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LISTOFATTACHMENTS A ABCNewReport(2pages) B NalandaWikipedia(12pages) C NalandaThePursuitofScience(3pages) D ThelastlessonatNalanda(2pages) E TheSixBuddhistUniversitiesofAncientIndia(7pages) PriortoinvasionbythebarbaricIslamicforcesthePLAEMPIREwasanIndianimperialpower, duringtheClassicalperiodofIndia,thatexistedfrom7501174CE.ItwasruledbyaBuddhist dynastyfromBengalintheeasternregionoftheIndiansubcontinent,alltherulersbearingnames endingwiththesuffixPala(ModernBengali:pl),whichmeansprotector. http://en.wikipedia.org/wiki/Pala_Empire

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http://abcnews.go.com/International/dalai-lama-pleads-myanmar-monks-end-violence-amid/story?id=19013148#.UXkrs0rh

Dalai Lama Pleads for Myanmar Monks to End Violence Amid Damning Rights Report
By MUHAMMAD LILA DHARAMSALA, India, April 22, 2013

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abcnews.go.com

The Dalai Lama Condemns the Buddhist-Led Violence in Myanmar Amid a damning new report showing official Myanmar complicity in ethnically cleansing entire Muslim towns and villages, the world's foremost Buddhist leader has a message to the Buddhist monks accused of spearheading the violence. Please stop. The recent remarks, made by the Dalai Lama during an exclusive interview with ABC News from his home-in-exile in Dharamsala, India, represent his most public condemnation of the Buddhist-led violence that has left hundreds dead and an estimated hundreds of thousands homeless. "It's very sad," the Dalai Lama said. "All the major religions teach us the practice of love, compassion and forgiveness. So a genuine practitioner among these different religious traditions would not indulge in such violence and bullying of other people." When asked what he would say if he could speak directly with Buddhist monks in Myanmar, who stand accused of exhorting followers to attack Myanmar's minority Muslims, the Tibetan leader made a personal plea. "We are religious people," he said earlier this month, gesturing to his Saffron colored robes. "Buddha always teaches us about forgiveness, tolerance, compassion. "If from one corner of your mind, some emotion makes you want to hit, or want to kill, then please remember Buddha's faith. We are followers of Buddha." It's unclear how much weight the Dalai Lama's words will carry in violence-stricken areas of Myanmar (formerly known as Burma), where a new report accuses Buddhist monks, political party operatives, and ordinary Myanmar residents of committing brutal acts of violence against the country's tiny Rohingya minority. The report, issued by Human Rights Watch, shows a pre-planned pattern of violence in the Southeast Asian country, including entire villages razed to the ground and the bodies of men, women and children buried in mass graves, some with their hands bound behind their backs. In another village, 70 people, including 28 children, were allegedly hacked to death. It's unclear whether Myanmar has responded to the report. The violence, which began during the summer of 2012 as a series of small skirmishes between Buddhists and Muslims in central Myanmar, has spread considerably. Nearly all the violence has been directed toward Myanmar's minority Rohingya Muslims, a small ethnic group that represents no more than 3 to 5 percent of Myanmar's total population. The Myanmar government classifies the Rohingyas as Bangladeshi immigrants, denying them official citizenship. Burmese laws prevent them from travelling without permission and owning land. Recent satellite photos released by Human Rights Watch show a huge scale of destruction: During a three-day period in March, more than 800 buildings in a single Burmese village, mostly in Rohingya neighborhoods, were completely destroyed. 1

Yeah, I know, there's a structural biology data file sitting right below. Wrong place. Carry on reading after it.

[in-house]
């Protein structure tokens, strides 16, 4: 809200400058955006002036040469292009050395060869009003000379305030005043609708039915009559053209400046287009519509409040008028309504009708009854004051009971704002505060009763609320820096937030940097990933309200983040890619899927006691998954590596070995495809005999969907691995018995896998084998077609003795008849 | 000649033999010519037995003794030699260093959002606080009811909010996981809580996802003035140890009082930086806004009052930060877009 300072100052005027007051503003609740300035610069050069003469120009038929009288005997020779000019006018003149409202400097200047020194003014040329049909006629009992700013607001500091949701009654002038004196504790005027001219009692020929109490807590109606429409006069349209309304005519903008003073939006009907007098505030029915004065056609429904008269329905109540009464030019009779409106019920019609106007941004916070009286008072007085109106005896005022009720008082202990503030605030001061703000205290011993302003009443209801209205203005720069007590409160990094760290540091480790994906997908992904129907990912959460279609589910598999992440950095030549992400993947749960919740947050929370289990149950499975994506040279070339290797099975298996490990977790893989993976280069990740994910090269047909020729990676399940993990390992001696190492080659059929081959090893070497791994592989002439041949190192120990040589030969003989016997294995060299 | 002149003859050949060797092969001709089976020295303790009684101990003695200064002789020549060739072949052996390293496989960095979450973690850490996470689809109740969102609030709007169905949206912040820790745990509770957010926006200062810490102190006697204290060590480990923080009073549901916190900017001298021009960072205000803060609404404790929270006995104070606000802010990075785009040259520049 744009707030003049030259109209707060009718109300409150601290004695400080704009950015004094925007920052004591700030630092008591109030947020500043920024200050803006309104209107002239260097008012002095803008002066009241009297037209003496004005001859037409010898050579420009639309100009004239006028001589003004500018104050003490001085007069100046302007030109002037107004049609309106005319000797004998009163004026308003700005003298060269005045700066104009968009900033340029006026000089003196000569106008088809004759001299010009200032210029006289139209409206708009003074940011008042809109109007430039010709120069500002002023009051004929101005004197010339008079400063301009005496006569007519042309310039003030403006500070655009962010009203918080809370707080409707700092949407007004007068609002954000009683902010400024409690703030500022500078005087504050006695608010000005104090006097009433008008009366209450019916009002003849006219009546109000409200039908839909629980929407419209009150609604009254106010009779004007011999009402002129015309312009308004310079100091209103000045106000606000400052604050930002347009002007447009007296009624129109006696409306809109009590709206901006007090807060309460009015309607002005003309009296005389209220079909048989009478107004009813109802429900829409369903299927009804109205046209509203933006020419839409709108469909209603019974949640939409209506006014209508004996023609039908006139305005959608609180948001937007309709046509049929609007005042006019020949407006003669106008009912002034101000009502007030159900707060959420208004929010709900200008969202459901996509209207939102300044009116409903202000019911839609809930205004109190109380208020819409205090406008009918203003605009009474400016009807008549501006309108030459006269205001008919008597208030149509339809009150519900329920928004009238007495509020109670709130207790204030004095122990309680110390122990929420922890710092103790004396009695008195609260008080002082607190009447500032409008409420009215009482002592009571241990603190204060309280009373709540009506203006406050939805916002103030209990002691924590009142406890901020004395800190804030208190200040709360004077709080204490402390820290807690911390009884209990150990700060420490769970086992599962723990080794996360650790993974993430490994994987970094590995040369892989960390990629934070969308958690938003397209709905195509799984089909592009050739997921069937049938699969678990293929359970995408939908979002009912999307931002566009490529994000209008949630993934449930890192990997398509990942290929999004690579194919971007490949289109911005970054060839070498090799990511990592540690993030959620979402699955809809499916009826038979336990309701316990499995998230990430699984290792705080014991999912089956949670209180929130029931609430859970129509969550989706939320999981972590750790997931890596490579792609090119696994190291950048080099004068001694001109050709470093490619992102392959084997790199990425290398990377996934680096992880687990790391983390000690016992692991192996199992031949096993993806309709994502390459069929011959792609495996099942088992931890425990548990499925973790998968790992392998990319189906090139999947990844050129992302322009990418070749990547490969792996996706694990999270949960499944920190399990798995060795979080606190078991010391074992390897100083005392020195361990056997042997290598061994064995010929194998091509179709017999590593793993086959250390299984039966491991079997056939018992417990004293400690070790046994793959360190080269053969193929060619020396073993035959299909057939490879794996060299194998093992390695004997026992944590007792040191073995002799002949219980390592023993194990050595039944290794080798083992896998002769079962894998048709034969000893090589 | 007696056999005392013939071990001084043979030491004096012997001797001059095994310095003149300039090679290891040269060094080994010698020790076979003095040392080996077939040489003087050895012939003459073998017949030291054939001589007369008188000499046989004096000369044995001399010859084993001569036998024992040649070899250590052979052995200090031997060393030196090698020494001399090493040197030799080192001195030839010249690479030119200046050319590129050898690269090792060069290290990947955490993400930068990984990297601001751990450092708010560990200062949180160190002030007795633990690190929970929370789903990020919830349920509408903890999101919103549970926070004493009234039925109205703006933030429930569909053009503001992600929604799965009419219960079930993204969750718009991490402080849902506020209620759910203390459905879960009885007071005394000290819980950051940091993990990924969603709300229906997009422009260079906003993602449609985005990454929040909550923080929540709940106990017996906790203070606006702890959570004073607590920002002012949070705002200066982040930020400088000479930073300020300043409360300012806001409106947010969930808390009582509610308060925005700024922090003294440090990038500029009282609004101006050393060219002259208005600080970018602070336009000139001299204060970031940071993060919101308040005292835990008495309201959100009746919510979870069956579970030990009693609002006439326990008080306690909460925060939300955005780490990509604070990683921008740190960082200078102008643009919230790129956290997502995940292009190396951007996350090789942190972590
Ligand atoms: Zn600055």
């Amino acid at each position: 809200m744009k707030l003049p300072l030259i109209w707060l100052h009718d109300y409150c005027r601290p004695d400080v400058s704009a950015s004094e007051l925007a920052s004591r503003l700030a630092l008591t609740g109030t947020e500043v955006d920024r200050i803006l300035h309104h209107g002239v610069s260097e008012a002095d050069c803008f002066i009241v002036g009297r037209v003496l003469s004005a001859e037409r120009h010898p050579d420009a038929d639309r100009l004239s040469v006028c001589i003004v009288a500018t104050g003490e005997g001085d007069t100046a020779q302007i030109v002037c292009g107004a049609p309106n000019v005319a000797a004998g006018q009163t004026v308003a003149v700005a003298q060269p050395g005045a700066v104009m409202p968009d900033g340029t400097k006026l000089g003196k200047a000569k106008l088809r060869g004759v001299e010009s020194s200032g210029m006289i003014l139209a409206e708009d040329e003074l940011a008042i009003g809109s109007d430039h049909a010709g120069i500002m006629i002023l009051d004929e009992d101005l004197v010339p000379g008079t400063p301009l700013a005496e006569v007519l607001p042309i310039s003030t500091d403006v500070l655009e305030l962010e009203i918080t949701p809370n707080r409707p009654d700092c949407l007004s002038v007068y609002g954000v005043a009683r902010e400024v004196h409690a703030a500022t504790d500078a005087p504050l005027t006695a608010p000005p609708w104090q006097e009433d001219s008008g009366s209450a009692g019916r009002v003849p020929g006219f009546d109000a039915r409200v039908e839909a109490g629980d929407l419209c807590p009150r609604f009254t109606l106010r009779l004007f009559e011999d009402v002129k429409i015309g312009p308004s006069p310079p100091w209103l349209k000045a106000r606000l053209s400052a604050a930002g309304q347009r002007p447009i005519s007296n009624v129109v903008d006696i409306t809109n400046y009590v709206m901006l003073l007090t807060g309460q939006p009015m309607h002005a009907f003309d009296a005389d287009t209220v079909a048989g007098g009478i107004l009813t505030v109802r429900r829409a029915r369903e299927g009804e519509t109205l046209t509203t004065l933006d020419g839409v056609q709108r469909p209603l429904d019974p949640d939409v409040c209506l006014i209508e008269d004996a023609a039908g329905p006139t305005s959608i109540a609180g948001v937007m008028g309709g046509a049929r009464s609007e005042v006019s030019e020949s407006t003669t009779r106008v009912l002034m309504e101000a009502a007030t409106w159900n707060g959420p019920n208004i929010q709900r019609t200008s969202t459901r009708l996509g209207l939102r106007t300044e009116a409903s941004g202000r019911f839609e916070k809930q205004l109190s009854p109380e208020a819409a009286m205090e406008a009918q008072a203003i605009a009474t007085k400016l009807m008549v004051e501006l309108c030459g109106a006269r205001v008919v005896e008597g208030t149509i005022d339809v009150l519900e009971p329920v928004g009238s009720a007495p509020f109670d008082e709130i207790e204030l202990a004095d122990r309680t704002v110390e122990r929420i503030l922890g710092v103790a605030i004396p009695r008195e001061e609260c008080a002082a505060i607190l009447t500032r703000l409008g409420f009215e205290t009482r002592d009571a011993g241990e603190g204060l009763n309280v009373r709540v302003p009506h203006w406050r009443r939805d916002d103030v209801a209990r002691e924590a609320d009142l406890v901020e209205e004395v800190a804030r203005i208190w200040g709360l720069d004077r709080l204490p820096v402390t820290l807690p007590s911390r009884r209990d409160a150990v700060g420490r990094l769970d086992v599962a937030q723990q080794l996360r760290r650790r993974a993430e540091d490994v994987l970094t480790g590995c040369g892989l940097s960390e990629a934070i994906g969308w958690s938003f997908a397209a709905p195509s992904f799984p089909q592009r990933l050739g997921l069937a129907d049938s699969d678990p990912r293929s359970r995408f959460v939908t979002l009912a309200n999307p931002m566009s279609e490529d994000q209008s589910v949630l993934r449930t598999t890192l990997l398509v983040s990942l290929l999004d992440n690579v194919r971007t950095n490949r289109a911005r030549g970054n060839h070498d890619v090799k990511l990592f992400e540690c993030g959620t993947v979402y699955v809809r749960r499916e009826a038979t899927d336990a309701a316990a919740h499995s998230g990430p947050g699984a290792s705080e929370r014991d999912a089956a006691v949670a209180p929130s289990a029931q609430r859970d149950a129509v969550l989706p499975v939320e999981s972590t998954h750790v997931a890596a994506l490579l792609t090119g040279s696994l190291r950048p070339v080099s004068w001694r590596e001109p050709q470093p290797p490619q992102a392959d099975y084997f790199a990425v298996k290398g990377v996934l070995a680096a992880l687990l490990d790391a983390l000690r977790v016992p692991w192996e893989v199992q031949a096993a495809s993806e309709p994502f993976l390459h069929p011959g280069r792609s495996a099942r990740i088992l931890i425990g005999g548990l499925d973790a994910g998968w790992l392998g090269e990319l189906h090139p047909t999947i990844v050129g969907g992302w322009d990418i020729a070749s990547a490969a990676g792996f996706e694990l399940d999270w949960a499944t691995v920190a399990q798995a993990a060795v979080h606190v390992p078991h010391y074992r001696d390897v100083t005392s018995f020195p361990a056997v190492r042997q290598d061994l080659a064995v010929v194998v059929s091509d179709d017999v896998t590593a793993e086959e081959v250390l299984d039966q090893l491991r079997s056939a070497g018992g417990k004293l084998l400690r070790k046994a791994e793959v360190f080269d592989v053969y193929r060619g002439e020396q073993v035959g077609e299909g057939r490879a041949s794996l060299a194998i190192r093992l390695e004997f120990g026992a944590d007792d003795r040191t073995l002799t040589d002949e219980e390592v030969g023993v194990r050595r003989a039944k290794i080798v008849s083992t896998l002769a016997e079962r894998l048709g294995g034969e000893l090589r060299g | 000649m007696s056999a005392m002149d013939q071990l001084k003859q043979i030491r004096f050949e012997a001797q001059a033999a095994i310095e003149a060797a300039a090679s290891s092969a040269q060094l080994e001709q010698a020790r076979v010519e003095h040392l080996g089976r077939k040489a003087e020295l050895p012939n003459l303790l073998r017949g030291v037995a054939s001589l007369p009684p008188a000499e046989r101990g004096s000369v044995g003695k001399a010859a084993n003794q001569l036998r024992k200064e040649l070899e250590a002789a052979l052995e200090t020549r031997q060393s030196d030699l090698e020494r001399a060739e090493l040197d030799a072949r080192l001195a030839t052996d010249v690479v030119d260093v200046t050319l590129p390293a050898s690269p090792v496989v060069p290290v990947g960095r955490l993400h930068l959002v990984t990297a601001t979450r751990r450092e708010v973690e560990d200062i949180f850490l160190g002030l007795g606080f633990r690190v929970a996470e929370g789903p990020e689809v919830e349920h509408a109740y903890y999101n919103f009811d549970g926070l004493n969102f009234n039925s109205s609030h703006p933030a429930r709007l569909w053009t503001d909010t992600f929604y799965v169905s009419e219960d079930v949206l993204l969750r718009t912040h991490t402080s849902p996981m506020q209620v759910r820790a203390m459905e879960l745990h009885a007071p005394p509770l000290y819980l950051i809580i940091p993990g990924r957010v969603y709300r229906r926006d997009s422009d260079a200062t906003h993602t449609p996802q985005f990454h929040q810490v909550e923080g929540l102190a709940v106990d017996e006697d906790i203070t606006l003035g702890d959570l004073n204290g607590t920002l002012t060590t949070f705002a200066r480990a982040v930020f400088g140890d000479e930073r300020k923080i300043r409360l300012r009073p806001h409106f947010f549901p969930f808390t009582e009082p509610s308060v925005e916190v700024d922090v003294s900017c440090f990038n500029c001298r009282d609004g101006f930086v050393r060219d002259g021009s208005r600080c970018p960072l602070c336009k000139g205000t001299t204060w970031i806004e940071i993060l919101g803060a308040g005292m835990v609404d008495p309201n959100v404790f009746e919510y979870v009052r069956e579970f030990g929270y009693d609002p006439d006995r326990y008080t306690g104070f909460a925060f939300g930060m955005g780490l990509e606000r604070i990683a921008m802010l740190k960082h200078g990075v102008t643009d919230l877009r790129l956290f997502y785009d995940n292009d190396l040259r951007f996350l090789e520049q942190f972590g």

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http://abcnews.go.com/International/dalai-lama-pleads-myanmar-monks-end-violence-amid/story?id=19013148#.UXkrs0rh Several residences were also reduced to ash, suggesting arson as a-widespread tactic. Many of those who fled now ATTACHMENT A live in overcrowded camps where they lack sufficient access to water, food, shelter and medicine. Human Rights Watch accuses Burmese authorities of turning a blind eye, and in some cases participating in the violence. It accuses the government of "systematically restricting humanitarian aid" and "imposing discriminatory policies" on its Muslim minority, warning of a humanitarian crisis if the violence isn't brought to an end. During his interview with ABC News, the Dalai Lama's tone and mood noticeably changed when the issue of Myanmar's ongoing violence was raised. While parts of the interview were jovial and filled with laughter, the Dalai Lama's tone became slow and somber when discussing Buddhist violence. "We're in the 21st century" the Dalai Lama, 77, said. "All problems must be solved through dialogue, through talk. The use of violence is outdated, and never solves problems." Born Tenzin Gyatso in China's Qinghai province in 1935, the Dalai Lama has millions of followers spread primarily throughout China, Mongolia, India and the Himalayan mountain range. He does not have official contact with Burmese authorities, and unlike other religious leaders, does not have the power to issue an edict, or fatwa, demanding the violence come to an end. Tibetan Buddhism flows from the Theravada school of Buddhism, the same denomination that is widely practiced in Myanmar, Thailand and much of Southeast Asia, though many of the rituals are different. The Dalai Lama revealed that at the outset of the violence, he had spoken directly to Burmese pro-democracy activist and Nobel laureate Aung San Suu Ski, asking her to intervene to help quell the violence. Suu Kyi has been harshly criticized for failing to speak out on behalf of the Rohingyas. In April, critics pounced after she told a conference in Japan, "we must learn to accommodate those with different views from ours," saying the words amounted to lip service that were, in effect, too little too late. Despite the criticism, the Dalai Lama remains hopeful that Suu Kyi can still intervene to solve the crisis. "As a fellow Nobel laureate, I'm quite sure that behind the scenes, she can help," he said. "I'm quite sure."